Recently I’ve seen a raft of articles trumpeting the death of guest blogging as an effective content marketing strategy. It’s a shame that these authors miss the true value of guest blogging because they’re just focused on the short-term SEO ROI of guest blogging. If they understood the long-term sales and marketing value of guest posting, they would be better prepared to compete in today’s modern day digitally centric sales & marketing world.
So let’s talk about where companies are getting it wrong and how you can get it right.
That’s why people like Matt Cutts (Google’s Head Web Spam Guy), say things like “(S)tick a fork in it: Guest blogging is done; it’s just gotten too spammy.”
And he’s right. Over the last 10 years companies have sprung up out of every corner of the earth that do little more than spam website editors with offers to provide guest posts “your audience will love” for free. All they ask in return is that you provide a “follow” vs “no follow” link back to their clients’ websites.
Barf. Seriously, if you could see the Connect form entries from the Converse Digital site, you’d see what I mean. And since Google is all knowing, they know this kind of subterfuge is happening and as they should, have taken steps to penalize this approach in an effort to dissuade companies for continuing to employ it.
Read any articles on guest blogging and you’ll find a disturbing trend. The use of the phrase “guest post.” It’s disturbing because it shows the authors are still stuck in 2010. They’re thinking in SEO benefits to a single post. They’re thinking in terms of Inbound Marketing efforts.
But what they’re not thinking in terms of is Propinquity. And in my mind, that has ALWAYS been the primary benefit of an aggressive guest posting strategy as part of your content marketing strategy.
Yep. Every guest post you publish is an opportunity to bump into a stranger, or as I like to call them “potential client” or “social agent” and begin to move that person down the Propinquity Pathway. So what if those eyeballs are consuming your content on another website vs reading it on your own website?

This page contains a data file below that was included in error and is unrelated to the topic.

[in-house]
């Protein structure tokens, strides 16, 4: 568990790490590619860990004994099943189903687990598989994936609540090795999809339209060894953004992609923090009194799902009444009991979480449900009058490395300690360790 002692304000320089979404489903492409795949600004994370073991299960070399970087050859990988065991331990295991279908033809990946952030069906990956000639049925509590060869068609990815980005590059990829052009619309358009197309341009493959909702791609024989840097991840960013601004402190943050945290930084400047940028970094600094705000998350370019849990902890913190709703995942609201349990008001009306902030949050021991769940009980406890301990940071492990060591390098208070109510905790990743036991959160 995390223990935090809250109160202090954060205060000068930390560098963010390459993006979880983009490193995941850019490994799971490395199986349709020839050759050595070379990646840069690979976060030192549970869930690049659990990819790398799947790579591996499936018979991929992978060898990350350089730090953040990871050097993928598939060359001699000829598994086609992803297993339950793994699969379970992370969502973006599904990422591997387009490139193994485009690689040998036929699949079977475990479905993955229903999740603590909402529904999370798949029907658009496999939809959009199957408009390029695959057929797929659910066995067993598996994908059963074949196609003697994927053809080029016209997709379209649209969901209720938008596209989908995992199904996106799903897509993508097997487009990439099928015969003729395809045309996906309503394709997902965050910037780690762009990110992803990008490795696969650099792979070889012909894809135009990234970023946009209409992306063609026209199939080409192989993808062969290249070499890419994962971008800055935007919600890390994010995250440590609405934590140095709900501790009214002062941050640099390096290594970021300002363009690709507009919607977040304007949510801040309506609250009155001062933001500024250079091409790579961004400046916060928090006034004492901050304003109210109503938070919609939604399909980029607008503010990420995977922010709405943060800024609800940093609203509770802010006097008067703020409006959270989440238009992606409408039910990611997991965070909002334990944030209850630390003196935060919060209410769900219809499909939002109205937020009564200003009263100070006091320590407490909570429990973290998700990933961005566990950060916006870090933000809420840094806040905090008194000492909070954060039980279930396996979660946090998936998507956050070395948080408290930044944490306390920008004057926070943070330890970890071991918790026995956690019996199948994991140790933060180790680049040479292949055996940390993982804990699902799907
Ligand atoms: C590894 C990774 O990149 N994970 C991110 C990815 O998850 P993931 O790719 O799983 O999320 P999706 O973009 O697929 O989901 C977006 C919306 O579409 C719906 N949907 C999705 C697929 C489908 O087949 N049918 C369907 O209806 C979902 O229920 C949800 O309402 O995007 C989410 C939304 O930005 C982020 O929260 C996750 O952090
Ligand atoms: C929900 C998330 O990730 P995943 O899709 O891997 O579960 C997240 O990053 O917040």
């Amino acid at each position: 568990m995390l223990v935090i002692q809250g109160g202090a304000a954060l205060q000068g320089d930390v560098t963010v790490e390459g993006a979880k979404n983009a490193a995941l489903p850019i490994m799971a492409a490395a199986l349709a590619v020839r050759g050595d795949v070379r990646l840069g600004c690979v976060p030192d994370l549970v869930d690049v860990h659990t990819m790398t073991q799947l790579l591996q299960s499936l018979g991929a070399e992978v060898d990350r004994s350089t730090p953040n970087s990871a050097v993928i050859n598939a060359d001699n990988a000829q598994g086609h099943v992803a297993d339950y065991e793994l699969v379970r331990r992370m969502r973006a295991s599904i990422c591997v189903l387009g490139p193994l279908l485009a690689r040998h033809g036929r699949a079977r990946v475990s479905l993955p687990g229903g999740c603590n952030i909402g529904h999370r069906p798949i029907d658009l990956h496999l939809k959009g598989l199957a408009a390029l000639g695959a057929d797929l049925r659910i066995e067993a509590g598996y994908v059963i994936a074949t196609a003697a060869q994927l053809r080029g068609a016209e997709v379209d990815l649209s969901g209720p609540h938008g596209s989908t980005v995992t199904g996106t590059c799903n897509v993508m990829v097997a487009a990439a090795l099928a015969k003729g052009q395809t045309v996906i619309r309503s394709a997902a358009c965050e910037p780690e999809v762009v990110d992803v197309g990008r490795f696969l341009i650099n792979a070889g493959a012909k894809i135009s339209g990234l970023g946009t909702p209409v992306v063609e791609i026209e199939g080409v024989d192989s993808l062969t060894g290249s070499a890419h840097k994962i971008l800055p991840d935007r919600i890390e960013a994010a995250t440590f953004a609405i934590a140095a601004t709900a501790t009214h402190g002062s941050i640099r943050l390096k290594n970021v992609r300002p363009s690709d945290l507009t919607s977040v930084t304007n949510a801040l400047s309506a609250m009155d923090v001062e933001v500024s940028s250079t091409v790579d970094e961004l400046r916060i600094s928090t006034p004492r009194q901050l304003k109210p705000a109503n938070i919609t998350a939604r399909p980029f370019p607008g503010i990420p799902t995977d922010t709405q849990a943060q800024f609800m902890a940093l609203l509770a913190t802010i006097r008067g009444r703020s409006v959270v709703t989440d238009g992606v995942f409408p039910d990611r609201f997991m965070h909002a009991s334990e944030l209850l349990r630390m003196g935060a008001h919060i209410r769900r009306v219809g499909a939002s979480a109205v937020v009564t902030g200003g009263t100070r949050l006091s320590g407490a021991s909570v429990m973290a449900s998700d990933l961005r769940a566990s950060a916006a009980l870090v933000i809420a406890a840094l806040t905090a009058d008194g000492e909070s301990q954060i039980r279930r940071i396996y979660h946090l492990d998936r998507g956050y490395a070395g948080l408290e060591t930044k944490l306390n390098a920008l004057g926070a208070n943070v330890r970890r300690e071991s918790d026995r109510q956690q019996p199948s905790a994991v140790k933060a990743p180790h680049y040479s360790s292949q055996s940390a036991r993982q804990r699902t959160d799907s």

If what you’re writing about or selling is truly unique to you and compelling to the reader, folks that become interested have no choice but to find you if they want to buy something you’re selling or learn more.
When you’re focused on using guest posting as a relationship builder… you start to see so many benefits that go way beyond simple inbound traffic.
When I was planning the launch of my book, The Invisible Sale, I knew I’d need to create targeted Propinquity amongst sales & marketing practitioners. But there was no way I could effectively do that through SEO and my own Converse Digital website alone.
So I picked a handful of social media, content marketing and B2B sales websites. I familiarized myself with the kind of content those sites published. I also took note of what content I felt was missing.
Then I befriended their editors. Then I asked if they would accept guest posts featuring the kind of content my analysis suggested would be valuable to their audience but was currently under represented on their sites.
And I didn’t just offer up a single post at a time. I sent groupings of three or four. And I customized each post for each website audience and unique tone of the site’s current content.
And when those posts went live, I was not just sharing them liberally, I paid attention to comments left in the comments of the post AND anywhere I found them on social media. And I answered every… single… one I could find.
And all of that guest posting activity turned into speaking opportunities at every single one of those websites’ annual conferences — all of which fell within a 45 day window surrounding the book’s publication date. And let’s not forget additional guest posting opportunities, podcast interview invitations, etc.
But that’s not even the best part. The best part is that even today I can email, call or walk up to every one of those editors, seven years later, and re-engage them with a similar offer or approach because I built a relationship with them vs a series of transactions.
For years I wrote blog posts for Ad Age’s Small Agency Diary. I was the president of an ad agency. And the readers of that Small Agency Diary were other ad agency folks. None of those folks were going to hire me or the firm I was working for at the time.
BUT – the halo effect of writing for Ad Age? The social proof that came from folks seeing my byline on Ad Age’s pages?
And that doesn’t even count the relationships I forged with my fellow diarists and the editor that ran the Small Agency Diary. All of which have provided so much value over the years and continue to do so often.
And even though I no longer write for Ad Age’s Small Agency Diary – because they’ve discontinued it – I can still say I wrote for them… the content I wrote is still available on the Internet and I still gain social proof against prospective clients, employees and future guest posting opportunities.